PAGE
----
half-formulated policies that recalled former National failures.
Labour has tried to capitalize on such remarks to question whether
National has abandoned its more unpopular economic policies of the
past.
6. (SBU) The first blunder was made by National's shadow Finance
Minister Bill English, when he floated the idea of selling up to 50%
of selected state-owned companies to help finance improvements to
New Zealand's public infrastructure. Labour seized on his
announcement as favoring privatization and assets sale - both
concepts that instill apprehension in many New Zealand voters who
still remember widespread job losses that resulted from the last
major round of asset sales in the 1980s. Key then talked about
having schools built and operated by private enterprise. After
receiving flak from both the media and Labour, Key tried to reassure
voters that these ideas were not policy decisions but rather options
"seriously under consideration" by his party.
7. (SBU) The third blunder was committed by National Health
spokesman Tony Ryall, who announced a controversial proposal that
would lift the ceiling on doctors' fees; Ryall also omitted the
policy from the party's health policy paper, leading critics to
charge that National was unwilling to come clean on its real
policies. All three statements played into Labour's long-held
assertion that National, even under the supposedly moderate
leadership of Key, has a hidden, right-wing policy agenda that will
only emerge once National is in power. In all three instances,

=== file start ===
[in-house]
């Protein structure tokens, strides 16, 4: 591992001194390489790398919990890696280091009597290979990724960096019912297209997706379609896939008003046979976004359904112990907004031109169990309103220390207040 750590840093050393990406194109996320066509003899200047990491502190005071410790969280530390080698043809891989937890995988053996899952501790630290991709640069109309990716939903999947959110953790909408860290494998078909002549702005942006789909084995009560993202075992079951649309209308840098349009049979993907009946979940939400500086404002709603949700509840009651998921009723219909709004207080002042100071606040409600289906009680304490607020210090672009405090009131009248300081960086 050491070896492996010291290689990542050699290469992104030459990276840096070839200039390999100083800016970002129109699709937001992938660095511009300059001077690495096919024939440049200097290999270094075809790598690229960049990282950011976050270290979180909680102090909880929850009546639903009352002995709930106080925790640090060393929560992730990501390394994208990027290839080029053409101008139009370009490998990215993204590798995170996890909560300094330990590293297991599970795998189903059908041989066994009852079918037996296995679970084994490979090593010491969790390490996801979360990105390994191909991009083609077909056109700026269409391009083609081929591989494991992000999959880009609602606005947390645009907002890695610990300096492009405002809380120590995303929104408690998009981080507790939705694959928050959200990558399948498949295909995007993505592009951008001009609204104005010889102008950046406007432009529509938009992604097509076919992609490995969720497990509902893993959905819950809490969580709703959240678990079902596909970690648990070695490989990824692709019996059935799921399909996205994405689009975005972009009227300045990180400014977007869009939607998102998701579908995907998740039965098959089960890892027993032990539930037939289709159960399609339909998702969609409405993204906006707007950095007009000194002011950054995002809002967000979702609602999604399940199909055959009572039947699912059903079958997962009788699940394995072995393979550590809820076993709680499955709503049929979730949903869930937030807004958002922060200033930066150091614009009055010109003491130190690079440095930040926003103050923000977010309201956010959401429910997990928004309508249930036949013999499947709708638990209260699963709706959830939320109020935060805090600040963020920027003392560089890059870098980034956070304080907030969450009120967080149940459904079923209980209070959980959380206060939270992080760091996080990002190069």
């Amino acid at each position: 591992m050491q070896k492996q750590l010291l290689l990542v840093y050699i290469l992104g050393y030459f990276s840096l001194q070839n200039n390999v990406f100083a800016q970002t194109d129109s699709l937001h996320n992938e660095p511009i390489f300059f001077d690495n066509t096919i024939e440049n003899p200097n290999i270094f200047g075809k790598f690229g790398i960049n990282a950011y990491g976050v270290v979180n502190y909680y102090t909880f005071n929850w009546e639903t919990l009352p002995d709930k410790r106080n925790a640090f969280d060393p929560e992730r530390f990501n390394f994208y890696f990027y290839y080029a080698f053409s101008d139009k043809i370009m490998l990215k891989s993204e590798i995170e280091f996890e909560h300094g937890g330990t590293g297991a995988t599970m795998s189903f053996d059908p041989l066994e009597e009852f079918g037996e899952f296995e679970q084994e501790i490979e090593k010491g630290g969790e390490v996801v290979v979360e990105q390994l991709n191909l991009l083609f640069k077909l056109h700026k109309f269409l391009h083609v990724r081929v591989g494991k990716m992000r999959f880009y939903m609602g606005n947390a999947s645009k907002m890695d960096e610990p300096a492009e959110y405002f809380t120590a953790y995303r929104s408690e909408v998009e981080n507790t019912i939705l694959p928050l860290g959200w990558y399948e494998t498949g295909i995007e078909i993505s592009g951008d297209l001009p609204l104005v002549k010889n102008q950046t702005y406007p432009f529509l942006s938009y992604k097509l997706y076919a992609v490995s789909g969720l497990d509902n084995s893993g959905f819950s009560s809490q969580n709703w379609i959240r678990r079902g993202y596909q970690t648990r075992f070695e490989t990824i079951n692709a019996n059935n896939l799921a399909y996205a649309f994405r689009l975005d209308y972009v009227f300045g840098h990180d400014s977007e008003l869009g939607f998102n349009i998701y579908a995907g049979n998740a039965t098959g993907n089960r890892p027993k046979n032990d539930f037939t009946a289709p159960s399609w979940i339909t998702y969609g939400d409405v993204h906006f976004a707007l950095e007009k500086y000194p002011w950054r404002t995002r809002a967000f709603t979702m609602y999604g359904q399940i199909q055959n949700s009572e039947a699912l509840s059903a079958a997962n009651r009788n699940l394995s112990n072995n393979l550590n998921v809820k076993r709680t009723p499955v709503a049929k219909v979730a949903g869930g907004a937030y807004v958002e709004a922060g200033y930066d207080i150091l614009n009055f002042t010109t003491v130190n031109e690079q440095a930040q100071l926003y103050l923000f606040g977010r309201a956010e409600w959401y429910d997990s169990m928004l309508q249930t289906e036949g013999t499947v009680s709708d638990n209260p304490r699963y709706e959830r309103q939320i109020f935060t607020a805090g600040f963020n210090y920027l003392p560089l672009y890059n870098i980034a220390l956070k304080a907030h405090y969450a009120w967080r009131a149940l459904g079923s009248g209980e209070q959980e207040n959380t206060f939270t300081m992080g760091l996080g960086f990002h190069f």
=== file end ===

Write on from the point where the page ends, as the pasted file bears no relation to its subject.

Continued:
National Party officials - sensitive to media and Labour demands
that they provide greater specificity to their party platform - had
prematurely speculated about potential policies without having a
well-thought-out justification in the face of almost-certain Labour
criticism. National spokesmen have shrugged off the recent
missteps, acknowledging that mistakes have been made and that
National cannot afford to look so inept in the future. Yet despite
Labour's best efforts to capitalize on National's errors the latest
poll, from One News-Colmar Brunton, on October 14 showed that

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National had held steady at 49% with Labour itself dropping two
points to 37%.
Don't Write Off Labour Yet
--------------------------

8. (SBU) Political analysts say that despite National's lead, Labour
is still a political force and there remains considerable time
before Clark must call for an election. Even one of Clark's
fiercest critics, former National Party leader Don Brash, has spoken
of her ability to steer Labour to victory at the next election.
Brash, who came close to unseating Clark at the last election in
2005, said that Labour under Clark's leadership can never be ruled
out because of her renowned political survival skills and the
ability, as the Prime Minister, not only to "promise things, but to
actually do things." National sources also indicate that the PM is
determined to achieve what no New Zealand PM since the Second World
War has attained - a fourth term.

9. (SBU) Prominent Auckland-based political scientists, Raymond
Miller and Barry Gustafson, both echoed Brash's observation noting
that Clark can take control in election year from her "privileged
position in government". Miller believes that Clark's greatest
success as leader has been "her ability to reach across political
parties and forge deals, a vital political skill under New Zealand's
proportional representation electoral system." Former Labour leader
Mike Moore has also predicted that Labour could form a government
even by polling less than National, because the minor parties would